This es­say is a model of lively and per­sua­sive ex­pos­i­tory prose. “Manet: In Black and White” in­cludes a sim­i­lar anal­y­sis of the painter’s “Ex­e­cu­tion of Max­i­m­il­ian.” Other es­says range from a de­fense of De­gas against the charge that he “ren­der[ed] ig­no­ble the se­cret forms of women,” to a dis­cus­sion of the ob­ses­sive­ness and sur­pris­ing artis­tic rest­less­ness of Odilon Re­don. “FantinLa­tour: Men In a Line” con­sid­ers the lit­tle-known large joint por­traits of dark-clothed un­smil­ing men painted by an artist best known for small and pretty flower pic­tures, and fi­nally, Mr. Barnes gives us an af­fec­tion­ate mem­oir of his friend, the con­tem­po­rary English painter Howard Hodgkin.

Equally af­fec­tion­ate and enor­mously re­spect­ful is the es­say “Braque: The Heart of Paint­ing.” Mov­ing back and forth be­tween Braque’s life — he was a hero of both the first and sec­ond World Wars — Mr. Barnes con­cludes, “There was some­thing about Braque’s calm­ness, his si­lence, his artis­tic com­mit­ment which un­wit­tingly showed up lesser men and women. This author­ity fi­nally comes from the paint­ings them­selves — the sense of forms, of har­mony of colour-bal­ance — the se­ri­ous­ness of truth to na­ture and truth to art — has a moral un­der­pin­ning.” This af­fir­ma­tion of the re­la­tion­ship be­tween the life lived and the paint­ings painted is cru­cial in sev­eral of th­ese es­says. Mr. Barnes’ in­ter­est in his sub­jects’ lives is in­quis­i­tive — and il­lu­mi­nat­ing. He de­scribes Braque as “the moral equiv­a­lent of mag­netic north,” while his con­tem­po­rary and ri­val Pi­casso, un­doubt­edly great, is al­most a flib­ber­ti­gib­bet, and not al­ways be­nign. Sim­i­larly, Lu­cian Freud is an­other less than be­nign painter, and the es­say “Freud: The Episod­i­cist” con­cludes that his art — fine though much of it is — is the worse for that.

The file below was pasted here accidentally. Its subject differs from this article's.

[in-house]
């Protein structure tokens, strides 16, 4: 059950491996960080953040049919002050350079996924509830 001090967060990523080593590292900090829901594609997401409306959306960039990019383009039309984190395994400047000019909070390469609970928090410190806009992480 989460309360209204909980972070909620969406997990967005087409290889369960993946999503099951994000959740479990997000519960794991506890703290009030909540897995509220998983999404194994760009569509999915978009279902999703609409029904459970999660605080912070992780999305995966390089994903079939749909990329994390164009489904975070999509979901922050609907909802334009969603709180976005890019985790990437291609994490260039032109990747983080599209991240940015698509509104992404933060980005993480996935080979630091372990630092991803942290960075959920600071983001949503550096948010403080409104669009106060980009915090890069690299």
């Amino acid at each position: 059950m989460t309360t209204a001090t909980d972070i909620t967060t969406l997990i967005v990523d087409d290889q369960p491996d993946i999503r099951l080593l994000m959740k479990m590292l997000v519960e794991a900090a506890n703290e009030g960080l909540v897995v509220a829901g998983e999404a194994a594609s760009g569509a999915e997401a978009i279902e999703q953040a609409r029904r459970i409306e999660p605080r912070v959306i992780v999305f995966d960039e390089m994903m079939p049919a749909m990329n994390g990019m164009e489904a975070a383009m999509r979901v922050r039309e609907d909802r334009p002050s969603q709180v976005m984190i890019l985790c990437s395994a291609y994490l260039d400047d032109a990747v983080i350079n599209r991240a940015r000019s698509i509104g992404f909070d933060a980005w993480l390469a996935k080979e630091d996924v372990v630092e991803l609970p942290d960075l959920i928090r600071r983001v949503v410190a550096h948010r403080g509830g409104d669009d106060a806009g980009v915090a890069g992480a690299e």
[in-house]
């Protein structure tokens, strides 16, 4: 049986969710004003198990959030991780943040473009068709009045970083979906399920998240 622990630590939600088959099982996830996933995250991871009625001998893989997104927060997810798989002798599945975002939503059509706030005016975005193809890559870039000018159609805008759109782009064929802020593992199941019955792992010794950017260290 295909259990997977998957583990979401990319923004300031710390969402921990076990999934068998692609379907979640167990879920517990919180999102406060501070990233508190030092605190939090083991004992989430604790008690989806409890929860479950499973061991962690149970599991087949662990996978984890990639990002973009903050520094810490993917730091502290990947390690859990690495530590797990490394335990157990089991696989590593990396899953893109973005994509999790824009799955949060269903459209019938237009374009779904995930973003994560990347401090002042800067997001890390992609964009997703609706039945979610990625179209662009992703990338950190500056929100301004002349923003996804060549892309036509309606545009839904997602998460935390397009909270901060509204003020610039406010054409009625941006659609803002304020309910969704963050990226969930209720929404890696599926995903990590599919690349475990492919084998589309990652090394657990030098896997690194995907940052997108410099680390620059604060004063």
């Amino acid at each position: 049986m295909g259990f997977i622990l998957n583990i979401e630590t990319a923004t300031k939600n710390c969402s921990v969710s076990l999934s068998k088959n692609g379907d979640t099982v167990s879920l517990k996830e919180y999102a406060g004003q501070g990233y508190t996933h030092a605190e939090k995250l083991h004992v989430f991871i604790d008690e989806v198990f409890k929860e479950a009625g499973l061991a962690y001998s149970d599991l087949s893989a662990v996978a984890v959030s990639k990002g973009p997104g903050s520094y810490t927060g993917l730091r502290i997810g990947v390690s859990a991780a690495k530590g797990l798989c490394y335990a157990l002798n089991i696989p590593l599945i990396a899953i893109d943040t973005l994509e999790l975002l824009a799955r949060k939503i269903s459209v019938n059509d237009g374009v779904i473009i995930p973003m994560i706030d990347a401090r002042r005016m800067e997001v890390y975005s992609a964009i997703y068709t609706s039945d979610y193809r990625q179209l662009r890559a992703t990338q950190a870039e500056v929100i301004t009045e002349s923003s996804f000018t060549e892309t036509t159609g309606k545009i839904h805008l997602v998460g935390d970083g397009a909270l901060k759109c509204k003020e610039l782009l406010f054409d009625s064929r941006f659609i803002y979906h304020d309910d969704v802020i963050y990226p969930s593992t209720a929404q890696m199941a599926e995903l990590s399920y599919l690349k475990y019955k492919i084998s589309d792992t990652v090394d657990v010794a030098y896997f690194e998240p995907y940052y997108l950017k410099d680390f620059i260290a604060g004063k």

Clearly, then, though pre­cise and knowl­edge­able, th­ese es­says are per­sonal views — and all the bet­ter for it. Like Updike’s es­says on art, they show their au­thor’s ap­petite and mind en­joy­ing them­selves. In con­trast to for­mal art history, which “tends to over­look . . . the shift­ing­ness, the hy­po­thet­i­cals that never occurred,” they prompt the reader to get up and find more of the artists’ pic­tures, ideally in a mu­seum, fail­ing that, on the In­ter­net or in a book. No higher en­comium can be given.

Any­one who has read the es­says in those ex­pen­sively pro­duced ex­hi­bi­tion cat­a­logues will know that the art his­to­ri­ans can be trusted to de­scribe the tech­ni­cal de­tails of paint­ings, and to man­han­dle them into an his­tor­i­cal per­spec­tive, but they rarely dis­play the lively ques­tion­ing or in­spired (some­times quixotic) analy­ses and pref­er­ences de­liv­ered by novelists writ­ing about paint­ings. Claire Ho­p­ley is a writer and ed­i­tor in Amherst, Mass.